Brace yourself. I have more good things to say.
Right to Dissent
This exhibition, put together in support of Dr. Binayak Sen, is an example of how something can work despite a wealth of things being entirely wrong. To begin with, the ground floor flat of Clark House is not a gallery. It’s an office that is in desperate need of renovation. Second, the moment you walk through the doors, the smell of piss saunters up and clings to you, like an over-attentive salesperson. There really isn’t proper lighting. The walls are in terrible state. To see Prajakta Potnis and Majlis’s contributions to Right to Dissent you have to climb up an extremely precarious staircase. Add to that the fact that Justin Ponmany, Riyas Komu and Bose Krishnamachari have given largely forgettable works — they’re also among the first things you see upon entering — and you’d be forgiven for thinking that the right thing to do once inside Right to Dissent is to get the hell out of there. Correction: Bose Krishnamachari’s outstandingly egocentric work was not forgettable; it was appalling. According to Bose, it seems being bald, moustachied and bespectacled is all it takes to be M.K. Gandhi. Super. Glad he’s figured that out for us. Komu’s wooden sculptural installation didn’t make much of an impression on me (although it’s heartening to see him doing better stuff than those utterly pointless portraits of footballers). Atul and Anju Dodiya’s paintings were disappointing. They really are forgettable and despite being a fan of their works in general, I couldn’t help but sneer at these nothingnesses that they’d given for this show. Both their paintings are pale wraiths of paintings. In that, they are perhaps a far more accurate depiction of the state of ideological protests in this county than the angry works inside Clark House that do make an impression. The only memorable piece at the start of Right to Dissent is Sharmila Samant’s brass plaque (with sufficiently disillusioned and angry words engraved on it) and box of glass hammers.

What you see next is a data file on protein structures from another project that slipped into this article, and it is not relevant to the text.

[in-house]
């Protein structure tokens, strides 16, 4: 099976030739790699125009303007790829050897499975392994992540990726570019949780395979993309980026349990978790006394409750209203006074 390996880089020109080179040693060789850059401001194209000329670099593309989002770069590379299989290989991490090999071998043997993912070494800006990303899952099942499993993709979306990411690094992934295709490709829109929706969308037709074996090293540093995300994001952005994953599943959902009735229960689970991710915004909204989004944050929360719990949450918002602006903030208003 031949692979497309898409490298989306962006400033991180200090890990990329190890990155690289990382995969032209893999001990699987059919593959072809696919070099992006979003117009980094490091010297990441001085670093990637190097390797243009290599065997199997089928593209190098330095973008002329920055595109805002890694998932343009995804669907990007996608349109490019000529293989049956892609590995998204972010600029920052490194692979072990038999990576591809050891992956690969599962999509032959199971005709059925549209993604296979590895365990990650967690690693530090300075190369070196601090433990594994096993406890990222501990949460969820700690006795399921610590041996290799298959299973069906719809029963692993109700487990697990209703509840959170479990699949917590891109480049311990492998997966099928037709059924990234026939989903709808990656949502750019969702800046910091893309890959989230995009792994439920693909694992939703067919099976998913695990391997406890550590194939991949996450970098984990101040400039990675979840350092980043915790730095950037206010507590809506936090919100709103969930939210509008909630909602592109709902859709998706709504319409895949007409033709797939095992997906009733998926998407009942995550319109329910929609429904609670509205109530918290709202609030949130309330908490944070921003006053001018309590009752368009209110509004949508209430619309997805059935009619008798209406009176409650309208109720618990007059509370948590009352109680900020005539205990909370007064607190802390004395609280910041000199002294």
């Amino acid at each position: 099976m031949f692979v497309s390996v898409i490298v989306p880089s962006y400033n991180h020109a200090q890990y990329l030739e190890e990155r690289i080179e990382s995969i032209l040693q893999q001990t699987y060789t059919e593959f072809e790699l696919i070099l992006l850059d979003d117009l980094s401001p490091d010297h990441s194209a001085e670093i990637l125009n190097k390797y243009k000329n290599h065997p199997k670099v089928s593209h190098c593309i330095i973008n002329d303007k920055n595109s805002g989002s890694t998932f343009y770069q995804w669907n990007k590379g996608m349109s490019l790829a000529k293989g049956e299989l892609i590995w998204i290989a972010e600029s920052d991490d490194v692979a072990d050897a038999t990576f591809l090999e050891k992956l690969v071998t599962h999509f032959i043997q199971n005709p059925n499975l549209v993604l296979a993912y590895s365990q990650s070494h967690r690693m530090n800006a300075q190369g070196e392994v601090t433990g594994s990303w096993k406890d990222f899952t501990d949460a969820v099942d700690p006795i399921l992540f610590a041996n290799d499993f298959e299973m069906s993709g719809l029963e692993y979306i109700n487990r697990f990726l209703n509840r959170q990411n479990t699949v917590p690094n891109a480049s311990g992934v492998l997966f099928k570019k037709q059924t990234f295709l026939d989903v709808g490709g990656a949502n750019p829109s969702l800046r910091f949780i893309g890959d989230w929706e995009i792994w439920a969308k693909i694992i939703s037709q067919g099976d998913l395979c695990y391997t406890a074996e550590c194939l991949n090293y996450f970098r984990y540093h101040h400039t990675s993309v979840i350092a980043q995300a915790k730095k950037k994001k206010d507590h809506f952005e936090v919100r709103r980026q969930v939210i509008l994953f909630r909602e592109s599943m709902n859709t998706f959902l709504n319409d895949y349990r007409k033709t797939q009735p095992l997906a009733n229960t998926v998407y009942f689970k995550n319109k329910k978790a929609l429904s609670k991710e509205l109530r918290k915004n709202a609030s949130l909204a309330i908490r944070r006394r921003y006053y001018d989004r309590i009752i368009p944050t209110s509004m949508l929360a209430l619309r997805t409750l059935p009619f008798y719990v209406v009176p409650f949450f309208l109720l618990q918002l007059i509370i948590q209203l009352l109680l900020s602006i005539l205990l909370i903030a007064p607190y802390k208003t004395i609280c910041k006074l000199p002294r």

Curiosity and patience are a good thing, and once you go further inside Clark House, the art gets better. It’s certainly cleverer and more heartfelt. Desire Machine’s video is about the protests staged against the Assam Rifles headquarters in Imphal, after Thangjam Manorama was brutally raped and killed (allegedly by army personnel). It’s a sharp, powerful little video. I didn’t understand a lot of what the women in the video were saying but you can feel their rage and sadness. At one point, a woman screams in English, “We are all mothers of Manorama” and then you see a group of nude women holding a banner that reads, “Indian Army Rape Us.” I have no qualms admitting that I had tears in my eyes. The fact that you have to see it in a dank, gloomy little corridor makes the viewing experience that much more powerful.